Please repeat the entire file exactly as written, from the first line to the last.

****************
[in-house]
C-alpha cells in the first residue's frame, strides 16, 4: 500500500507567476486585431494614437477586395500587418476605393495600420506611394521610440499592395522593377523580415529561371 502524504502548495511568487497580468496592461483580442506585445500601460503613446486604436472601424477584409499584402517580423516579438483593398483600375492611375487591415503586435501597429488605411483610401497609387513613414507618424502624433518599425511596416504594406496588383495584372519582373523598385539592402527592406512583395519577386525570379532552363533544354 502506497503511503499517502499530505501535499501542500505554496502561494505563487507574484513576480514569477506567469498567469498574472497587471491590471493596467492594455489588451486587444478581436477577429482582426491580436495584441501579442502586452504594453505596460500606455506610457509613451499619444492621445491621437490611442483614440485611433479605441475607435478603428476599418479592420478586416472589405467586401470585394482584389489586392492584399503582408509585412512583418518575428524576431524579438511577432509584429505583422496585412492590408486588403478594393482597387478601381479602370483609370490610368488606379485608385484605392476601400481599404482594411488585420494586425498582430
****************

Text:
[in-house]
C-alpha cells in the first residue's frame, strides 16, 4: 500500500507567476486585431494614437477586395500587418476605393495600420506611394521610440499592395522593377523580415529561371 502524504502548495511568487497580468496592461483580442506585445500601460503613446486604436472601424477584409499584402517580423516579438483593398483600375492611375487591415503586435501597429488605411483610401497609387513613414507618424502624433518599425511596416504594406496588383495584372519582373523598385539592402527592406512583395519577386525570379532552363533544354 502506497503511503499517502499530505501535499501542500505554496502561494505563487507574484513576480514569477506567469498567469498574472497587471491590471493596467492594455489588451486587444478581436477577429482582426491580436495584441501579442502586452504594453505596460500606455506610457509613451499619444492621445491621437490611442483614440485611433479605441475607435478603428476599418479592420478586416472589405467586401470585394482584389489586392492584399503582408509585412512583418518575428524576431524579438511577432509584429505583422496585412492590408486588403478594393482597387478601381479602370483609370490610368488606379485608385484605392476601400481599404482594411488585420494586425498582430